Can you link the spreadsheet?
     
  14. Jun 26, 2015 #13
    Google Sheet linked
     
  15. Jun 26, 2015 #14
    What is the scientific consensus on a static gas in an insulated box?

    Will its temperature vary or be uniform throughout?
     
  16. Jun 27, 2015 #15
    I'm not sure if it would be hydrostatic, but it would be possible theoretically to rain inside if there was room enough for the water cycle to take place. Givin enough humidity and whatnot. I'm obviously not a genius in this field but from my own knowledge it should be able to maybe someone else could give an in depth answer
     
  17. Jun 28, 2015 #16
    I would expect the warm breaths of cold hearted Nazis to rise, given what I know about convection. As those breaths rise they will be moving from higher pressure low elevations to lower pressure high elevations, resulting in adiabatic cooling of the moisture laden breaths. If the dome is the right height, the breaths moisture will eventually condense due to cooling. Could be wrong on this, fell free to correct or elaborate.
     
  18. Jun 28, 2015 #17
    The standard climatological explanation for the tropospheric lapse rate is distance from the earth's surface. The troposphere receives some 74% of its thermal energy from the Earth's surface--mostly in the form of longwave thermal radiation. Hence, the farther you get from the surface, the cooler the air is. Above the troposphere, a number of other factors come into play, and the lapse rate changes in response.
     
  19. Jun 28, 2015 #18
    Seems too simple an explanation of a complicated topic. This logic works well when explaining why you should move away from a camp-fire when you want to cool down, but works less well when dealing with the earth. The inverse square law may not have much of an effect when you consider the curvature of the earth is so faint, that many in the past thought it was flat.

    The big ? for me is if a hydrostatic gas will cool altitude because of gravity. This should have an answer that doesn't require a book!
     
  20. Jun 28, 2015 #19

    Simple or not, this is the explanation proposed in nearly all textbooks on the atmospheric sciences. Moreover, it is supported by the weight of scientific evidence. Yes, it does get more complicated in advanced studies, but the basic premise remains valid.


    The inverse square law doesn’t really enter into it, since virtually all surface radiation is absorbed by the lower 100 meters of the atmosphere. It is more a matter of absorption and radiation, absorption and radiation, with each layer radiating more to the layer above it than to the layer below it. Eventually, the outgoing global terrestrial radiation is equal to the incoming global absorption of insolation and the Earth’s “heat budget” is maintained.


    * * * * *


    Your question on gravitational cooling of the atmosphere gets a qualified “sometimes” answer from kinetic gas theory and statistical thermodynamics. When a mass of air is at rest (no winds or currents), the number of molecules with an upward component of translational motion is equal to the number with a downward component (about 1.21 X 1025 per cubic meter each way at 25°C and 105 Pascals).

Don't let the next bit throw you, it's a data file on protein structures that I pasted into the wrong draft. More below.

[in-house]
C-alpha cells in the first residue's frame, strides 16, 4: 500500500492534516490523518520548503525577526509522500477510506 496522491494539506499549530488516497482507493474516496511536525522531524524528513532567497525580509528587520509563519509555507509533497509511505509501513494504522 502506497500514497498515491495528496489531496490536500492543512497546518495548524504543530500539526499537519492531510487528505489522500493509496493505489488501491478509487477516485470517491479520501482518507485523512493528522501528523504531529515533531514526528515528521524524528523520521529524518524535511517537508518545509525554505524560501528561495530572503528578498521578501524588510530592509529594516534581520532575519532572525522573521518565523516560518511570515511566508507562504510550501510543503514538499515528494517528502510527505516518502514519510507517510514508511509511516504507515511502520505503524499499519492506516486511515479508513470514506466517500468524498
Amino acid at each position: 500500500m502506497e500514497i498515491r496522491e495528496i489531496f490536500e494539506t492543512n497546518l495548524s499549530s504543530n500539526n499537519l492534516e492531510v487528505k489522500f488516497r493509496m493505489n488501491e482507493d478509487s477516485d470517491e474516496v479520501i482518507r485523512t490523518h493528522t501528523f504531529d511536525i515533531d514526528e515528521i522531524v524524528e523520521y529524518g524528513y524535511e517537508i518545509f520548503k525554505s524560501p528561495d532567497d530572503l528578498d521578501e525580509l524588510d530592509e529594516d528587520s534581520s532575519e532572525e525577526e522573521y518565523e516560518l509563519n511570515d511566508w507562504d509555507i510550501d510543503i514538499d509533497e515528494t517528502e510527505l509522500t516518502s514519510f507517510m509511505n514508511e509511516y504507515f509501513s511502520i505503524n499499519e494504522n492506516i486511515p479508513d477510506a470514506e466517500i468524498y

The speeds of all upward molecular movements are decelerated by gravity; and the speeds of all downward molecular movements are accelerated by gravity. These changes in molecular speeds are reflected in the mean kinetic energies of translation and hence in the temperatures. In still air, these ongoing temperature changes cancel one another out.


    When there is net upward or downward air movement, the proportions change—with more molecules moving in the flow direction than in the opposite direction. If the net air mass movement is upward, more molecules will be cooled than warmed. If the net air mass movement is downward, more molecules will be warmed than cooled. This explains the adiabatic cooling and heating of rising and sinking air masses.


    You might think that these convectional flows would average out and that there would be no net heating or cooling because of them. This is true except for water. Atmospheric water rises as a gas (water vapor), but sinks as a solid or liquid (rain, snow, hail, etc.). Hence there is slightly more adiabatic cooling of the atmosphere then there is adiabatic warming. How much more is a good question.


    * * * * *


    I am a bit uncomfortable with your reference to the atmosphere as a “hydrostatic gas”. The hydrostatic equation requires a number of conditions to be valid—conditions that are not met by the free atmosphere. Most importantly, however, it requires that a condition of equilibrium exist in order to be valid. The global atmosphere is never in a condition of equilibrium or even close to it. Hence, the hydrostatic equation does not really apply to it.
     
  21. Jun 28, 2015 #20
    Ok, so a massive insulated box full of still air will be isothermal?